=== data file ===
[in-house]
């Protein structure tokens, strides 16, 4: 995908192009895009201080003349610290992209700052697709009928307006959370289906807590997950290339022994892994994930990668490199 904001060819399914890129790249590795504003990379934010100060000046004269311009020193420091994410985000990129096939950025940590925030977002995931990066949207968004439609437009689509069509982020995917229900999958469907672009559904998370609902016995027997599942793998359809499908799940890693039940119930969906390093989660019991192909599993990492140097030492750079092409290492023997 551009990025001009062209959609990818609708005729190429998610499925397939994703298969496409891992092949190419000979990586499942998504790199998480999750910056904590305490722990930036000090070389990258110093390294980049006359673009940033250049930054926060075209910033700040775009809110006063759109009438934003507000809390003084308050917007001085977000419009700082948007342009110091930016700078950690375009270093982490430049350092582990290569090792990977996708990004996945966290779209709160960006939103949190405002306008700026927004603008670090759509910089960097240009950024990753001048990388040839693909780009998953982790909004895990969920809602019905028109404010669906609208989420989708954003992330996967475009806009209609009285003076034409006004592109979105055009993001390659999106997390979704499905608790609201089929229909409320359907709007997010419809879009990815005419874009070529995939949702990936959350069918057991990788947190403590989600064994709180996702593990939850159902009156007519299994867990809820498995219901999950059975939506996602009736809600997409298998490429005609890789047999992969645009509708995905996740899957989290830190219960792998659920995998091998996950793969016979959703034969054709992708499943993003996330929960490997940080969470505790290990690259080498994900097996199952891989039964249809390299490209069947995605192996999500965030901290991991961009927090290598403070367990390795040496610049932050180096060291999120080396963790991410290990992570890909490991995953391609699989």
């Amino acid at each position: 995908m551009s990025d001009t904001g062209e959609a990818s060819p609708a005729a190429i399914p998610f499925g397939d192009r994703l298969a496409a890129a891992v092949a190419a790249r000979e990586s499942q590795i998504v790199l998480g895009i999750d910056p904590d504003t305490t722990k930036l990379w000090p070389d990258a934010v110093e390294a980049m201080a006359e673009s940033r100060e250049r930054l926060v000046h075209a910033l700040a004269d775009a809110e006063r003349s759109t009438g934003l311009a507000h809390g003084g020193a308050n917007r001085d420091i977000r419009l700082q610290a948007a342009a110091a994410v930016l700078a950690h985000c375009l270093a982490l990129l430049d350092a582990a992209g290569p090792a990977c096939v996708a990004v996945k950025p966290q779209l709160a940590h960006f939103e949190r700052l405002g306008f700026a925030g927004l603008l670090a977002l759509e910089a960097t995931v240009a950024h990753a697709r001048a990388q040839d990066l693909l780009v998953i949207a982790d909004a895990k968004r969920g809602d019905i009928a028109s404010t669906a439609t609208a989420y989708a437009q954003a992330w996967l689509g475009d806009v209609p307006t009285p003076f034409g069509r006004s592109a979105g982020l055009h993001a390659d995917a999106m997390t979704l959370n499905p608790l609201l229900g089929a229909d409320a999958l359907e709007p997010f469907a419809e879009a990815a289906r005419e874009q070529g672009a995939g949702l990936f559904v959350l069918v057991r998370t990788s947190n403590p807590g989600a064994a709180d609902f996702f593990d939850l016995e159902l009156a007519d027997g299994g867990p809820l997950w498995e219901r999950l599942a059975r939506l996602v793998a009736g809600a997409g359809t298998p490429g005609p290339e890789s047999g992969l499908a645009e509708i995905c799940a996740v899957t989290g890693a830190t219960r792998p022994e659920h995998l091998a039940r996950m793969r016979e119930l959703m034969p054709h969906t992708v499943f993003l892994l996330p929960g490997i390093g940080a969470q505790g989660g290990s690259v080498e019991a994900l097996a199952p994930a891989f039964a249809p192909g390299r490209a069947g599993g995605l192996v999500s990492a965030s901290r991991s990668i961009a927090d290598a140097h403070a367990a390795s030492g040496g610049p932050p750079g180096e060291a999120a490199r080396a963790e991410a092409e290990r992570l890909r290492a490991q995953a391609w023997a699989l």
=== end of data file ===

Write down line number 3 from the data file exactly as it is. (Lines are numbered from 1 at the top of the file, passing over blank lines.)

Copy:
């Amino acid at each position: 995908m551009s990025d001009t904001g062209e959609a990818s060819p609708a005729a190429i399914p998610f499925g397939d192009r994703l298969a496409a890129a891992v092949a190419a790249r000979e990586s499942q590795i998504v790199l998480g895009i999750d910056p904590d504003t305490t722990k930036l990379w000090p070389d990258a934010v110093e390294a980049m201080a006359e673009s940033r100060e250049r930054l926060v000046h075209a910033l700040a004269d775009a809110e006063r003349s759109t009438g934003l311009a507000h809390g003084g020193a308050n917007r001085d420091i977000r419009l700082q610290a948007a342009a110091a994410v930016l700078a950690h985000c375009l270093a982490l990129l430049d350092a582990a992209g290569p090792a990977c096939v996708a990004v996945k950025p966290q779209l709160a940590h960006f939103e949190r700052l405002g306008f700026a925030g927004l603008l670090a977002l759509e910089a960097t995931v240009a950024h990753a697709r001048a990388q040839d990066l693909l780009v998953i949207a982790d909004a895990k968004r969920g809602d019905i009928a028109s404010t669906a439609t609208a989420y989708a437009q954003a992330w996967l689509g475009d806009v209609p307006t009285p003076f034409g069509r006004s592109a979105g982020l055009h993001a390659d995917a999106m997390t979704l959370n499905p608790l609201l229900g089929a229909d409320a999958l359907e709007p997010f469907a419809e879009a990815a289906r005419e874009q070529g672009a995939g949702l990936f559904v959350l069918v057991r998370t990788s947190n403590p807590g989600a064994a709180d609902f996702f593990d939850l016995e159902l009156a007519d027997g299994g867990p809820l997950w498995e219901r999950l599942a059975r939506l996602v793998a009736g809600a997409g359809t298998p490429g005609p290339e890789s047999g992969l499908a645009e509708i995905c799940a996740v899957t989290g890693a830190t219960r792998p022994e659920h995998l091998a039940r996950m793969r016979e119930l959703m034969p054709h969906t992708v499943f993003l892994l996330p929960g490997i390093g940080a969470q505790g989660g290990s690259v080498e019991a994900l097996a199952p994930a891989f039964a249809p192909g390299r490209a069947g599993g995605l192996v999500s990492a965030s901290r991991s990668i961009a927090d290598a140097h403070a367990a390795s030492g040496g610049p932050p750079g180096e060291a999120a490199r080396a963790e991410a092409e290990r992570l890909r290492a490991q995953a391609w023997a699989l």